Our Family

Our Family

Wednesday, February 8, 2012

Bringing Your Child Home From Public School

There are many, many different reasons families are deciding to bring their children home from Public School and start teaching them at home.  Problems with curriculum that is taught, children either being way ahead or behind the rest of the classroom, negative peer influence, illness, moving, are all some of the reasons people choose to remove their child from the public school system.  After the decision is made to bring your child home, what do you do next?

If you haven't already done so, you need to look into your state's homeschooling laws.  You need to know what you need to do to take your child out of school legally and also what the requirements are for homeschoolers in your state.  Do not expect your school or counselors to be a lot of help in this matter.  As a rule, the public school system is not "for" homeschooling and will probably try to discourage you.  They also do not know all of the laws and requirements for homeschooling and may steer you in the wrong direction.  I spoke recently to a lady who had been told by her school that the only way homeschooling classes "counted" is if they are accredited (wrong!)  Do your own research.   A good place to start looking for information would be the HSLDA (Homeschool Legal Defense Association.) They have a lot of information on homeschooling and a link to every state's laws.  If you are homeschooling here in Arkansas, visit The Education Alliance website. You will find out about Arkansas homeschool laws, support groups, and plenty of articles and information about homeschooling.

One of the hardest things to do is to decide on a curriculum.  I struggle when I am talking to new homeschoolers because they just want to know what "the best" is.  It is not that simple.  One of the best things about homeschooling is freedom to choose the best fit for your own child.  There are so many wonderful homeschooling products that are available.  What is best for my 14 year old daughter may not be best for yours.  You have to decide what you want for your homeschool.  Do you want to "school at home?" ( meaning doing a public school type curriculum in your home), or do you want to homeschool? (tailor your child's education to their individual wants and needs.)   Do you want your child to use an online program or physical books?  Do you want a creation based program?  Do you want to buy everything from one company, or pick and choose from different companies?  Do you have an idea of what you are able to spend?  What are your child's interests?  Is your child a hands on learner or do they learn better by reading?  What are your child's goals?  Those are some of the questions that may narrow down the kind of curriculum you are looking for.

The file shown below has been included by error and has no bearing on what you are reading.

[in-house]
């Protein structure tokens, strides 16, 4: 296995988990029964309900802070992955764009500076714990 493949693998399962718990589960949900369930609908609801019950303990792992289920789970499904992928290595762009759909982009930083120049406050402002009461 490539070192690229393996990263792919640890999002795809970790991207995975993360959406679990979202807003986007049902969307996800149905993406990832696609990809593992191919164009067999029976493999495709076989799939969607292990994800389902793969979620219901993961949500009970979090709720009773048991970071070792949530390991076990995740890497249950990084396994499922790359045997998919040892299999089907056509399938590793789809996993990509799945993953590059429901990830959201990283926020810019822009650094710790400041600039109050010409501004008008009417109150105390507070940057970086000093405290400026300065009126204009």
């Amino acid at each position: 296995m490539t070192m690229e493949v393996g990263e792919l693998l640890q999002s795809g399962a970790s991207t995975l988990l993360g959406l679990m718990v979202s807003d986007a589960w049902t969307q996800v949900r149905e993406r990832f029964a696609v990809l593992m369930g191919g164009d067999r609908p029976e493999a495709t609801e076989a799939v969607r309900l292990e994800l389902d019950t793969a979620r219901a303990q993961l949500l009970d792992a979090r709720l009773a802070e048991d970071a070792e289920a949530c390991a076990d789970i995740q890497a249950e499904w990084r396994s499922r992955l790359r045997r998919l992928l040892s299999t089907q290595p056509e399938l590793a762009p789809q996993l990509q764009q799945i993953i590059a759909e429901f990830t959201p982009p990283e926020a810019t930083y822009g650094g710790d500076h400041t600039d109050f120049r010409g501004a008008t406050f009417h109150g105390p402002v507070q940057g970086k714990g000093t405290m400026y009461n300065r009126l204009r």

Use the internet when searching for curriculum.  Read reviews.  Don't pay attention to whether or not people liked about the product.  Instead, read why they did or did not like it.  Those reasons will help you decide if something will be a good fit for your family.

Talk to other homeschoolers about their experiences.  It is very helpful to talk to people that have already been through bringing their child home from public school.  They can share with you what they went through and how they made the transition and adjustments that come with big changes.  If you can't find any local people to talk to in person, look online.  The web is full of homeschoolers and homeschool blogs. 

Give yourself and your child some time to transition.  Going from public school to homeschool is a big change.  Give both of you time to adjust and get into a routine, especially if you are pulling them out in the middle of the school year.  Allow for flexibility in your schedule.  Sometimes our plans don't work as well when they are set into motion.  If its not working try something else.

Pray!  Ask for God's favor during the transition.  Ask for wisdom and direction for your homeschool.  He will give us what we need, all we have to do is ask.
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